DAGi 501 & 101
$20 / €15 & $20 / €13
DAGi's styluses look like something your dentist would use to check the back of your teeth. They're lightweight (you could say flimsy) plastic styluses with a transparent tip that has a red dot to suggest where the line you're drawing is going to show up on-screen. The 101 is very small and thin, like a mechanical pencil, while the 501 is a little longer and thicker — more like a normal pen, with a protective clip to cover the tip when you throw it in your bag. Both styluses have a handy lanyard hole through the end clip.
Not only do they look strange, they're not that comfortable to use. You have to hold them so the angled tip is flat on the screen and although we were able to draw lines on iPads, Android tablets and smartphones, few of the Windows tablets we tried detected the DAGi tip at all unless we pressed very hard.
oStylus & oStylus Dot
$39 / $38
Designed by a Canadian jeweller, the original oStylus is an aluminium stylus with a pivoting O-ring on two long wires. The wires and pivoting ring mean you can draw or paint at the most comfortable angle on your touchscreen, while the hole in the middle of the ring means you can see what would be under the tip of a normal stylus. You get lots of control and cam make big painterly strokes to lay down a wash of colour quickly and smoothly.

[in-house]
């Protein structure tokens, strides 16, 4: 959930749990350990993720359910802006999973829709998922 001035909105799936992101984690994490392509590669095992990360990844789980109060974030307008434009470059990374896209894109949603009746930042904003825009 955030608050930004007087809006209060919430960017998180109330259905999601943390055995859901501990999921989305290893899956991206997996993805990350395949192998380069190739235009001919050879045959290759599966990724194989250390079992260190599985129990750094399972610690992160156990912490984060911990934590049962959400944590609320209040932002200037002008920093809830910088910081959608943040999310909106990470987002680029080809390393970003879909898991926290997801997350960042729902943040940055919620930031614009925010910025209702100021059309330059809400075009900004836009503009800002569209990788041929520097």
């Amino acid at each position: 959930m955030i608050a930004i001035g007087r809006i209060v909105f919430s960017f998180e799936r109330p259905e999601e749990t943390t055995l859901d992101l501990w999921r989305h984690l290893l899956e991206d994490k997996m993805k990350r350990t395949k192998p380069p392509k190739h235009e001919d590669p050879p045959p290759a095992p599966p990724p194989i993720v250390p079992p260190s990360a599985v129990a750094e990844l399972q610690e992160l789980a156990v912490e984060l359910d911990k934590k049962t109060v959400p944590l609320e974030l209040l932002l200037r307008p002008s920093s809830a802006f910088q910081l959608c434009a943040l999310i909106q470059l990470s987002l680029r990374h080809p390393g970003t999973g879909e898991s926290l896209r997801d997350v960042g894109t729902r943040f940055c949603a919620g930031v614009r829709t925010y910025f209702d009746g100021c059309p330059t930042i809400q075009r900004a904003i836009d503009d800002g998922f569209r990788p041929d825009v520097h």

However, the ring doesn't always give you an even contact on some touchscreens. On Windows 8 tablets, for example, we found a straight stroke in a painting package introduced charming but unexpected wiggles in the paint. The oStylus Dot does away with the hole in the ring, and the smaller "dot" feels less fragile as well as more accurate. We found strokes with the oStylus Dot were smooth and precise — it feels more like painting with a brush than drawing with a pencil, but not so much that it feels odd to tap buttons or scroll web pages with it. It's not as good for writing because it's awkward for drawing out letter shapes at speed, but if you want a stylus for artwork that doesn't try too hard to look like a real brush, the oStylus Dot is our pick.